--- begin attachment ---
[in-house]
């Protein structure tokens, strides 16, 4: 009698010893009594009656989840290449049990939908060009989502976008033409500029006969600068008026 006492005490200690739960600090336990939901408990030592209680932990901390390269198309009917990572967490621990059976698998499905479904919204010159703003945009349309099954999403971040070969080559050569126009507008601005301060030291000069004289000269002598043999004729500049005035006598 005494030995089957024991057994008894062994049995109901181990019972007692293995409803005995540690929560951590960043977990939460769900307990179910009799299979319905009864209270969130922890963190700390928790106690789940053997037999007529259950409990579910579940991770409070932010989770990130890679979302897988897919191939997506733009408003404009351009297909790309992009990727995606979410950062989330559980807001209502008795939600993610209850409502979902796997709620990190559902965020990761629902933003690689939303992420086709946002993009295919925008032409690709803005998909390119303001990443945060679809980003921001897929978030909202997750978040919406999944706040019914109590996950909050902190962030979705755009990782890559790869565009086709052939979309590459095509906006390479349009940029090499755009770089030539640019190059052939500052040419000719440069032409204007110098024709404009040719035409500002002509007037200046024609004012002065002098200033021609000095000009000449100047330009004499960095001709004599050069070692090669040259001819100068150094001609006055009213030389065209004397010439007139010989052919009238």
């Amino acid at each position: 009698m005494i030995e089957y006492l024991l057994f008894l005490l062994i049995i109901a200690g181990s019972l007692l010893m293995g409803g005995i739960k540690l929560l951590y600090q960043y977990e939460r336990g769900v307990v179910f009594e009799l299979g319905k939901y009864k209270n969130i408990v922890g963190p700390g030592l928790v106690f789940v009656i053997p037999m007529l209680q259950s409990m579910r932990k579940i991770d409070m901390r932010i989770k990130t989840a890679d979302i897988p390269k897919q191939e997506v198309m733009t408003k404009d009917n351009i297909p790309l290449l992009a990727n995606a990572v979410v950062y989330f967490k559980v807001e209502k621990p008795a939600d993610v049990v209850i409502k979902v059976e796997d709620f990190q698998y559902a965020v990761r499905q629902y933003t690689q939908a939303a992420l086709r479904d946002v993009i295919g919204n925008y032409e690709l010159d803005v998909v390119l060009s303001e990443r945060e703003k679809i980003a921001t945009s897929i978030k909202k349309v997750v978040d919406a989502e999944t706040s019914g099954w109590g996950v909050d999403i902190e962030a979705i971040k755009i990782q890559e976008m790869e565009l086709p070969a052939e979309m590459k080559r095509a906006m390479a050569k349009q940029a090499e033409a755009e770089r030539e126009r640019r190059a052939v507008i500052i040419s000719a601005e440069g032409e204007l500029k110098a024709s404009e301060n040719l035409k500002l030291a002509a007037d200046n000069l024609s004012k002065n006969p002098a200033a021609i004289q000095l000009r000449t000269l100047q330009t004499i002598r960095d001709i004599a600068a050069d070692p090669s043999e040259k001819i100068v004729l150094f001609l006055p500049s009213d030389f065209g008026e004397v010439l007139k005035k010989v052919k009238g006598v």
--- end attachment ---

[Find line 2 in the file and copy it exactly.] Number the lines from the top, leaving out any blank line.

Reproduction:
């Protein structure tokens, strides 16, 4: 009698010893009594009656989840290449049990939908060009989502976008033409500029006969600068008026 006492005490200690739960600090336990939901408990030592209680932990901390390269198309009917990572967490621990059976698998499905479904919204010159703003945009349309099954999403971040070969080559050569126009507008601005301060030291000069004289000269002598043999004729500049005035006598 005494030995089957024991057994008894062994049995109901181990019972007692293995409803005995540690929560951590960043977990939460769900307990179910009799299979319905009864209270969130922890963190700390928790106690789940053997037999007529259950409990579910579940991770409070932010989770990130890679979302897988897919191939997506733009408003404009351009297909790309992009990727995606979410950062989330559980807001209502008795939600993610209850409502979902796997709620990190559902965020990761629902933003690689939303992420086709946002993009295919925008032409690709803005998909390119303001990443945060679809980003921001897929978030909202997750978040919406999944706040019914109590996950909050902190962030979705755009990782890559790869565009086709052939979309590459095509906006390479349009940029090499755009770089030539640019190059052939500052040419000719440069032409204007110098024709404009040719035409500002002509007037200046024609004012002065002098200033021609000095000009000449100047330009004499960095001709004599050069070692090669040259001819100068150094001609006055009213030389065209004397010439007139010989052919009238």